Ondaatje makes it five
Fiction prize for Divisadero lifts him to same total as Hugh MacLennan
Michael Ondaatje matched Hugh MacLennan’s record for winning Governor General’s Literary Awards yesterday when he walked away with the 2007 GG for fiction, bringing his total to five (three for fiction, two for poetry).
On the podium at the La Grande Bibliothèque et Archives nationales du Québec, he thanked the fiction jury, made up of Austin Clarke, Eden Robinson and Rudy Wiebe, for appreciating his Divisadero, a “fugitive” novel that experimented with structure.
“These are writers whose work I’ve admired for a very long time,” he said. “And to receive this award from them meant so much to me. And it was an honour to be in the company of Barbara Gowdy and M.G. Vassanji as well as two new and very talented writers, David Chariandy and Heather O’Neill.”
Ondaatje praised the GGs for taking risks with edgy works, calling to mind that he was only 27 when he won his first GG for The Collected Works of Billy the Kid. “Which led to the trauma of buying my first suit,” he recalled.
In addition to the usual thank-you list of friends and editors, Ondaatje expressed his gratitude toward the fictional characters in Divisadero, “who kept me company on a daily basis for the last five years.”
After the ceremony was over, Ondaatje returned to the stage briefly to take questions from the floor. Yes, he’s pleased to hear his name connected with that of Hugh MacLennan. When he first came to Canada, he said, novels were mainly British and movies American. Then he discovered the works of MacLennan and Leonard Cohen. “Those writers, they’re still with me,” he said. And, no, he hasn’t started his next novel yet.
Another CanLit icon, Margaret Atwood, fared not so well as Ondaatje. Her poetry collection The Door: Poems lost out to All Our Wonder Unavenged, by a relatively unknown Cape Breton-born poet, Don Domanski, who carried his Buddhist prayer beads with him onstage.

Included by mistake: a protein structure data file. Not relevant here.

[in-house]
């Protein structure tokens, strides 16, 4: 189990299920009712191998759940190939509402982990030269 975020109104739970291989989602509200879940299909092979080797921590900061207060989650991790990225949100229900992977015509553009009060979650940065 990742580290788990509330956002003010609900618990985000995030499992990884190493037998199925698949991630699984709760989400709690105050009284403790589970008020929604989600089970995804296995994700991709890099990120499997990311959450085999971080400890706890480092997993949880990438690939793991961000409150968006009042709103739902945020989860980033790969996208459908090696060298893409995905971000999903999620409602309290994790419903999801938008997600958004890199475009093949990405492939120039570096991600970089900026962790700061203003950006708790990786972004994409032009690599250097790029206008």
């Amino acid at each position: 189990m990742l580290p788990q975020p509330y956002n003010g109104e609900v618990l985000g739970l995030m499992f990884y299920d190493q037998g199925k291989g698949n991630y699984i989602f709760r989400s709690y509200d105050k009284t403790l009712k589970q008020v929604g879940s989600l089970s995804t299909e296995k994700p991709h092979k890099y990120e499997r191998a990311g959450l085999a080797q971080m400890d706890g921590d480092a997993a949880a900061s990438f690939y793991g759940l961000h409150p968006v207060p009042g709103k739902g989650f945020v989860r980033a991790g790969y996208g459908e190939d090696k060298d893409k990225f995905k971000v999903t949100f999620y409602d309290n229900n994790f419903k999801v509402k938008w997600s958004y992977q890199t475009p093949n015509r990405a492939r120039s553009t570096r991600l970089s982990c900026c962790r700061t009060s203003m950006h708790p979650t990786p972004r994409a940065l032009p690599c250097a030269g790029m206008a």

Domanski gave a strikingly eloquent speech on the ephemeral nature of all things. Atwood did not attend the ceremony, nor did most other nonwinning finalists. The winners had been tipped off about a month ahead of time, Domanski said.
The French-language fiction award went to Sylvain Trudel of Quebec City for his La mer de la Tranquillité.
Karolyn Smardz Frost took the English-language non-fiction GG for her I’ve Got a Home in Glory Land: A Lost Tale of the Underground Railroad.
Montrealer Nigel Spencer won his second GG for translating a work by Marie-Claire Blais into Augustino and the Choir of Destruction.
The English-into-French duo of Lori Saint-Martin and Paul Gagné won their second translation GG for Dernières Notes (Last Notes and Other Stories, by Tamas Dobozy).
Two French-language awards went to writers based outside Quebec: The GG for non-fiction in French went to an Ontario author, Annette Hayward of Kingston, for her scholarly study of Quebec literature, La querelle du régionalisme au Québec (1904-1931): Vers l’autonomisation de la littérature québécoise. And Moncton’s Serge Patrice Thibodeau took the French poetry award for Seul on est.
Quebec-born, Toronto-based playwright Colleen Murphy won the English-language drama award, for The December Man (see story at right), while Daniel Danis won his third GG for his play Le chant du Dire-Dire.
Children’s literature awards went to Iain Lawrence of Gabriola Island, B.C., for Gemini Summer and, in French, to Montrealer François Barcelo for La fatigante et le fainéant.
The awards for illustration in children’s literature went to Duncan Weller of Thunder Bay for The Boy from the Sun, which he also wrote, and Geneviève Côté of Montreal for La petite rapporteuse de mots, with text by Danielle Simard.
Nine of this year’s 14 GG winners are first-timers. As of this year, to mark the 50th anniversary of the Canada Council for the Arts, the awards are worth $25,000, up from $15,000.
The honours will be officially handed out by Governor General Michaëlle Jean on Dec. 13 at Rideau Hall in Ottawa.
English-language fiction: Divisadero
Non-fiction in French: La quérelle du régionalisme au Québec (1904-1931)
Illustration, children’s literature in French: La petite rapporteuse de mots
French-language drama: Le chant du Dire-Dire